This paper by Kopezuk & Slemrod of the University of Michigan deals with Death Elasticity in relation to changes in estate tax laws. No comments about that, but in the introduction the authors cite instances of non-pecuniary death elasticity.
Phillips and King (1988) report that,
among Jews, the number of deaths was lower than expected in the week before Passover
and higher than expected in the week after; the pattern was most pronounced in years
when the holiday fell on a weekend, when it is most likely to be celebrated by the largest
number of people. Phillips and Smith (1990) find that mortality among Chinese dips by
35.1% in the week before the Harvest Moon festival and peaks by the same amount in the
week after. Anson and Anson (1997) find a similar effect related to the timing of
Ramadan for Moslems living in Israel, and note that the effect was larger for women than
for men, reflecting their different roles in the celebration of the holy day rites. Phillips
and Feldman (1973) claim that the same phenomenon occurs around birthdays and
presidential elections, although Schulz and Bazerman (1980) argue that this analysis does
not withstand close scrutiny. The consensus of this literature is that death can be briefly
postponed until after the occurrence of a significant occasion.3
Dale
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Re: people who buy annuities live longer than those that don

Post by Fallible » Sat May 03, 2014 1:05 pm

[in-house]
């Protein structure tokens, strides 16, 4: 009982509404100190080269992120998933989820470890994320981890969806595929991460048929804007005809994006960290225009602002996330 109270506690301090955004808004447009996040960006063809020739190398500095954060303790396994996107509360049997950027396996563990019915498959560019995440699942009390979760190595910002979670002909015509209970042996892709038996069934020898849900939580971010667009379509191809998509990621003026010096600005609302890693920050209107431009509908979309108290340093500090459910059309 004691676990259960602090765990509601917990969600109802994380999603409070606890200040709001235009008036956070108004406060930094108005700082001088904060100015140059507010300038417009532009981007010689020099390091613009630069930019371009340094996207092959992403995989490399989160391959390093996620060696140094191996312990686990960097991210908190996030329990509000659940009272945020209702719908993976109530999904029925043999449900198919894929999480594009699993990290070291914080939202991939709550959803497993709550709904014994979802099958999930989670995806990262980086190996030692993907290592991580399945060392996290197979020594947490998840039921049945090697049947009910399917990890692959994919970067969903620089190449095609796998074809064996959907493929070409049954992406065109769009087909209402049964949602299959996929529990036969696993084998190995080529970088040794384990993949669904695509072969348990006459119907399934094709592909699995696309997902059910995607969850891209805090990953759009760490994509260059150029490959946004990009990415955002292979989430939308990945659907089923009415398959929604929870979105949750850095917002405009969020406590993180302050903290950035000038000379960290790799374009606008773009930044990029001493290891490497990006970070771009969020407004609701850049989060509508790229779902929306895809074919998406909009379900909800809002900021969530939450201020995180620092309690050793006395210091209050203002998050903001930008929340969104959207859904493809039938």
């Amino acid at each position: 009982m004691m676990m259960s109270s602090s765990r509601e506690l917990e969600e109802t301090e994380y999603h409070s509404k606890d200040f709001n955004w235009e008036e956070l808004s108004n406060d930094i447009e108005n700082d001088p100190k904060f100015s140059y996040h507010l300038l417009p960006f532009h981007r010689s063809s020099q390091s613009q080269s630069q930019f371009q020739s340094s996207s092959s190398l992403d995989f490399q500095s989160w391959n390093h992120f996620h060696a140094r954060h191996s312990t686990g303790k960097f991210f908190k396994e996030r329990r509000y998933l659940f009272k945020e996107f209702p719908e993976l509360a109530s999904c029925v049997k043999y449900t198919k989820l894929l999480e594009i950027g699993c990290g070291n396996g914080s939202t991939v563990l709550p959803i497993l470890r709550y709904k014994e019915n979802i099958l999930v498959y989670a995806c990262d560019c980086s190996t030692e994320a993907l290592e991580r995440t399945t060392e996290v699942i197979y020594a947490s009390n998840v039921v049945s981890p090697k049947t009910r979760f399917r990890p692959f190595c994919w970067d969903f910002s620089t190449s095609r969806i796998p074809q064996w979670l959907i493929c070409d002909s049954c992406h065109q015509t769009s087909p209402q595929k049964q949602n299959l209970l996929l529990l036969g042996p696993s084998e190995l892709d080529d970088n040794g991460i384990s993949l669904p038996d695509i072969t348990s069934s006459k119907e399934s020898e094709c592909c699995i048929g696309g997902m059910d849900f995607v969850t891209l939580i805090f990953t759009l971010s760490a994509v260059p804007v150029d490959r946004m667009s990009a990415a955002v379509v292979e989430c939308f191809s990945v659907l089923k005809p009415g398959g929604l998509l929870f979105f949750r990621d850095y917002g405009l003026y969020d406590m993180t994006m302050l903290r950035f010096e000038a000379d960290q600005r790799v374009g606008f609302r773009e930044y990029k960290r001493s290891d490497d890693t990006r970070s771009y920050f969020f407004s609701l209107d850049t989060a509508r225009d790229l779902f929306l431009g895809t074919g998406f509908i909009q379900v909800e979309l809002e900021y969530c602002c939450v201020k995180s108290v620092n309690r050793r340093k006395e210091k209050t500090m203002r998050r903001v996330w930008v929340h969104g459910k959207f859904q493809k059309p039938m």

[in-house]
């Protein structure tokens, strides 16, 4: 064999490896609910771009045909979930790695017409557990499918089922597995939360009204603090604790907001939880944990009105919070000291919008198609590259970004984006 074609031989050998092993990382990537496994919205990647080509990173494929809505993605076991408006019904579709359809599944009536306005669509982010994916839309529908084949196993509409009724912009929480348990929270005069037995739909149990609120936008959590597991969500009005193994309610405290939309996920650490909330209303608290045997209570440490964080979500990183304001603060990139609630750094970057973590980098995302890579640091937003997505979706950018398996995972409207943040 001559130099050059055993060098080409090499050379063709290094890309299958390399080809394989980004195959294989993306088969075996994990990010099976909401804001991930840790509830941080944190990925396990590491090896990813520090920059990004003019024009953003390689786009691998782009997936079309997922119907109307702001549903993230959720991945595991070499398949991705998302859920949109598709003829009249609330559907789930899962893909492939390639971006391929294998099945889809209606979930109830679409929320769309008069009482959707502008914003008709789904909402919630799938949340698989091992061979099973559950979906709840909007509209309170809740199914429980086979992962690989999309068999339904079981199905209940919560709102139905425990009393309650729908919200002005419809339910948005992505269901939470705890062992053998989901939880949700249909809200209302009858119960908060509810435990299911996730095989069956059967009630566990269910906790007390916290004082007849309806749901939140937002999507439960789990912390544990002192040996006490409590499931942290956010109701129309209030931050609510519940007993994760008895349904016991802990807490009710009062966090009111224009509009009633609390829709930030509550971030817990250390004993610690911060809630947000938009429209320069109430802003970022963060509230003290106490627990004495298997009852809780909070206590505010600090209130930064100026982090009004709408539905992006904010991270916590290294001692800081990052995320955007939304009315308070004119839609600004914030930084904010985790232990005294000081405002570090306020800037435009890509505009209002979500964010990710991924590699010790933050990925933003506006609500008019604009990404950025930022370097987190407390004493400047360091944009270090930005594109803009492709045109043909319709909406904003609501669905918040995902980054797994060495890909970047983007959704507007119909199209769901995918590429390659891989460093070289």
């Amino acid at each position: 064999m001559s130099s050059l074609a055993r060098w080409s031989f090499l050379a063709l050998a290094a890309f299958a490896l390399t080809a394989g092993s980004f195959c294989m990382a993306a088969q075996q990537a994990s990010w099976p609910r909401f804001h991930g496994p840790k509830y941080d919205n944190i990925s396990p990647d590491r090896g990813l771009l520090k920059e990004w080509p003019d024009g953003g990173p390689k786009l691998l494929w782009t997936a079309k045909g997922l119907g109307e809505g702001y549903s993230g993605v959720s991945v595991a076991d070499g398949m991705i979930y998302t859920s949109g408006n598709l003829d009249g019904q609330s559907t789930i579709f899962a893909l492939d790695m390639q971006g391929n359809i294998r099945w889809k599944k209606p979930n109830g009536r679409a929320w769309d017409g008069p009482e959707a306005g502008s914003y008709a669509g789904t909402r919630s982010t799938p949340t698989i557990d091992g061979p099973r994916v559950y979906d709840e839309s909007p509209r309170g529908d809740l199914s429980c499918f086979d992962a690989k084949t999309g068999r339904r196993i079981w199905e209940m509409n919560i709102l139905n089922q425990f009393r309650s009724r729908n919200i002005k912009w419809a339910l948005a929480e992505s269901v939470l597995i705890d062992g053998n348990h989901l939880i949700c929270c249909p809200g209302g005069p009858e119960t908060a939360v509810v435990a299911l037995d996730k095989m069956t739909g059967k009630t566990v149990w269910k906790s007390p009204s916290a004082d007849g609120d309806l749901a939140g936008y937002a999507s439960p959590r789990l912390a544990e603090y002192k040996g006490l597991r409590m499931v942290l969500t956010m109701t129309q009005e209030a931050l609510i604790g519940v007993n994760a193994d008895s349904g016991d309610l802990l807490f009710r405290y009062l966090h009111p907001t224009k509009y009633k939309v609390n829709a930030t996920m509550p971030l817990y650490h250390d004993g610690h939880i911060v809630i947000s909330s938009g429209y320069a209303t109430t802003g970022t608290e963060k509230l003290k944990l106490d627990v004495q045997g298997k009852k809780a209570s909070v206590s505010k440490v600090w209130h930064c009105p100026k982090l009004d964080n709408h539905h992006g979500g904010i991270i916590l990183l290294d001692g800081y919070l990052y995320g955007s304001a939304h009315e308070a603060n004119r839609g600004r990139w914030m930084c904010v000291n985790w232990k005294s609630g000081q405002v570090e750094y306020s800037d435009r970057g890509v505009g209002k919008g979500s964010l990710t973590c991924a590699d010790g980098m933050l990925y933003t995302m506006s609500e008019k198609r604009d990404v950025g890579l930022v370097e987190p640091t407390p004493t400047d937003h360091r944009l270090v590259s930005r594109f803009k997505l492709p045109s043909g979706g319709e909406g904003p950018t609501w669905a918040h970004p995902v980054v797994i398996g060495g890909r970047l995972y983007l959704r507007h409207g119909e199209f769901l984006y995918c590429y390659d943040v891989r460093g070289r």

grok87 wrote:Well you guys can make fun of the freakonomics guys all you want. But how about this quote from Jane Austen:

http://classiclit.about.com/od/sensesen ... Quotes.htm

"People always live forever when there is an annuity to be paid them."
- Sense and Sensibility, Ch. 2

Isn't there at least the possibility that having a steady stream of income reduces stress and helps prolongs life?
There may be that possibility, but as I read that "Freakonomics" graf, they've gone well beyond a possibility (and apparently no sources).

Also, I couldn't find my thousand-year-old copy of Austen's novel, but in case anyone's interested in the context of the quote, it's a fun read (annuity ref begins about the 20th graf): http://classiclit.about.com/library/bl- ... -sen-2.htm
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Re: people who buy annuities live longer than those that don

Post by Dandy » Sat May 03, 2014 3:05 pm

The main reason is that sick people, people with bad family health histories don't usually want to fork over vast sums to buy an annuity. Most annuities are sold not bought and it is a pretty tough sell to a sick person, one likely to have a short life due to family history or their own e.g. a life long smoker, a person who worked with asbestos etc to buy an annuity. It is hard enough to get healthy people to fork over money for an annuity.

That being said maybe there is less stress on people who have enough money to fork over a large lump sum for an annuity. Maybe they can afford better food, medicine and medical/dental care, join a gym etc - kind of hard to prove though?

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Re: people who buy annuities live longer than those that don

Post by LadyGeek » Sat May 03, 2014 3:34 pm

This thread has run its course and is locked (not personal nor actionable). See: A reminder that non-investing general comment threads are OT